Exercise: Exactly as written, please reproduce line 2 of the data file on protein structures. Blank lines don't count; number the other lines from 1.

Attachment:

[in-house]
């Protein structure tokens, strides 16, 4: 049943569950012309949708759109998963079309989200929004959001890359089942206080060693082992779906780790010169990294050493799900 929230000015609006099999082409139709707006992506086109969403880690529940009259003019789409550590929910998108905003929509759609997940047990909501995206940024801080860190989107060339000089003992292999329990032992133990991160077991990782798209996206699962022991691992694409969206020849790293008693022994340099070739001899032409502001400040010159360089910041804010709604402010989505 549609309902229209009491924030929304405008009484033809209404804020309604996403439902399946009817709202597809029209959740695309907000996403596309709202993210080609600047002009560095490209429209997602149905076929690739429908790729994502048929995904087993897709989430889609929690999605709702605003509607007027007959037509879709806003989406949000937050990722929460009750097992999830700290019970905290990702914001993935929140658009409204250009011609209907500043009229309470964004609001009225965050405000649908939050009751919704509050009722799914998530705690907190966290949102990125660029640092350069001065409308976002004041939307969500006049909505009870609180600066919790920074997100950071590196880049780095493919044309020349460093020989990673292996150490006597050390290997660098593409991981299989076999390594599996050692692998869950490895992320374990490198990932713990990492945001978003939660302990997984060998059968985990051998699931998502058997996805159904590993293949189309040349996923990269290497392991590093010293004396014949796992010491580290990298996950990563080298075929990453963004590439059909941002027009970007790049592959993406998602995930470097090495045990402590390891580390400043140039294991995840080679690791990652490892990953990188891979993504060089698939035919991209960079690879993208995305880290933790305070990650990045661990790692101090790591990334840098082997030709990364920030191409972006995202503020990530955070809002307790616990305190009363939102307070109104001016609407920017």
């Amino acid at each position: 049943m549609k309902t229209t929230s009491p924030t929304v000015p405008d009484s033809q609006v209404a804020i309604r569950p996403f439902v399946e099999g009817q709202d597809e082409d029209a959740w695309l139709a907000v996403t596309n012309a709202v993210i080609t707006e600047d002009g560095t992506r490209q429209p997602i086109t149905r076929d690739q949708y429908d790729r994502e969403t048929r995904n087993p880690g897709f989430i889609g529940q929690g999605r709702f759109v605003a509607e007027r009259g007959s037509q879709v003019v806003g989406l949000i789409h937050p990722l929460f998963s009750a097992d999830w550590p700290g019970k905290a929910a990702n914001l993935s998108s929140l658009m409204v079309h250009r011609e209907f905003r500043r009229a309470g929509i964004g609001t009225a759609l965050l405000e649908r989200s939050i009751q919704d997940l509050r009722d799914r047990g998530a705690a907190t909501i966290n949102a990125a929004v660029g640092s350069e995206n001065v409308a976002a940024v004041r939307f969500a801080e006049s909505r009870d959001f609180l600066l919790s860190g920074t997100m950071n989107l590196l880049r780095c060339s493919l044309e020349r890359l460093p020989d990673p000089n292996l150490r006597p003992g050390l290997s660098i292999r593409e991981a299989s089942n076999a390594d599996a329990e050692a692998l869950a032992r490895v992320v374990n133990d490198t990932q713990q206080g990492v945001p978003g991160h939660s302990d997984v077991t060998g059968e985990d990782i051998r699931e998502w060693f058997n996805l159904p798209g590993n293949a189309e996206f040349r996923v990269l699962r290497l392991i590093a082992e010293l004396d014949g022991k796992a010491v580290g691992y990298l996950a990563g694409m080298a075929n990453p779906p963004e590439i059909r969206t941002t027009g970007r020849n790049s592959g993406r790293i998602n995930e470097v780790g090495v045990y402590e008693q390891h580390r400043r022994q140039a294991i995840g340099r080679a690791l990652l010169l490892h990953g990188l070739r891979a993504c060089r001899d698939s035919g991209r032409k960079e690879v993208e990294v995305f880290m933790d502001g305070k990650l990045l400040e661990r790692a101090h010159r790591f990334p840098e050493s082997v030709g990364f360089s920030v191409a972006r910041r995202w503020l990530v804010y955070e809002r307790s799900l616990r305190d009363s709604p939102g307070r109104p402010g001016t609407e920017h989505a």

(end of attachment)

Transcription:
């Protein structure tokens, strides 16, 4: 049943569950012309949708759109998963079309989200929004959001890359089942206080060693082992779906780790010169990294050493799900 929230000015609006099999082409139709707006992506086109969403880690529940009259003019789409550590929910998108905003929509759609997940047990909501995206940024801080860190989107060339000089003992292999329990032992133990991160077991990782798209996206699962022991691992694409969206020849790293008693022994340099070739001899032409502001400040010159360089910041804010709604402010989505 549609309902229209009491924030929304405008009484033809209404804020309604996403439902399946009817709202597809029209959740695309907000996403596309709202993210080609600047002009560095490209429209997602149905076929690739429908790729994502048929995904087993897709989430889609929690999605709702605003509607007027007959037509879709806003989406949000937050990722929460009750097992999830700290019970905290990702914001993935929140658009409204250009011609209907500043009229309470964004609001009225965050405000649908939050009751919704509050009722799914998530705690907190966290949102990125660029640092350069001065409308976002004041939307969500006049909505009870609180600066919790920074997100950071590196880049780095493919044309020349460093020989990673292996150490006597050390290997660098593409991981299989076999390594599996050692692998869950490895992320374990490198990932713990990492945001978003939660302990997984060998059968985990051998699931998502058997996805159904590993293949189309040349996923990269290497392991590093010293004396014949796992010491580290990298996950990563080298075929990453963004590439059909941002027009970007790049592959993406998602995930470097090495045990402590390891580390400043140039294991995840080679690791990652490892990953990188891979993504060089698939035919991209960079690879993208995305880290933790305070990650990045661990790692101090790591990334840098082997030709990364920030191409972006995202503020990530955070809002307790616990305190009363939102307070109104001016609407920017």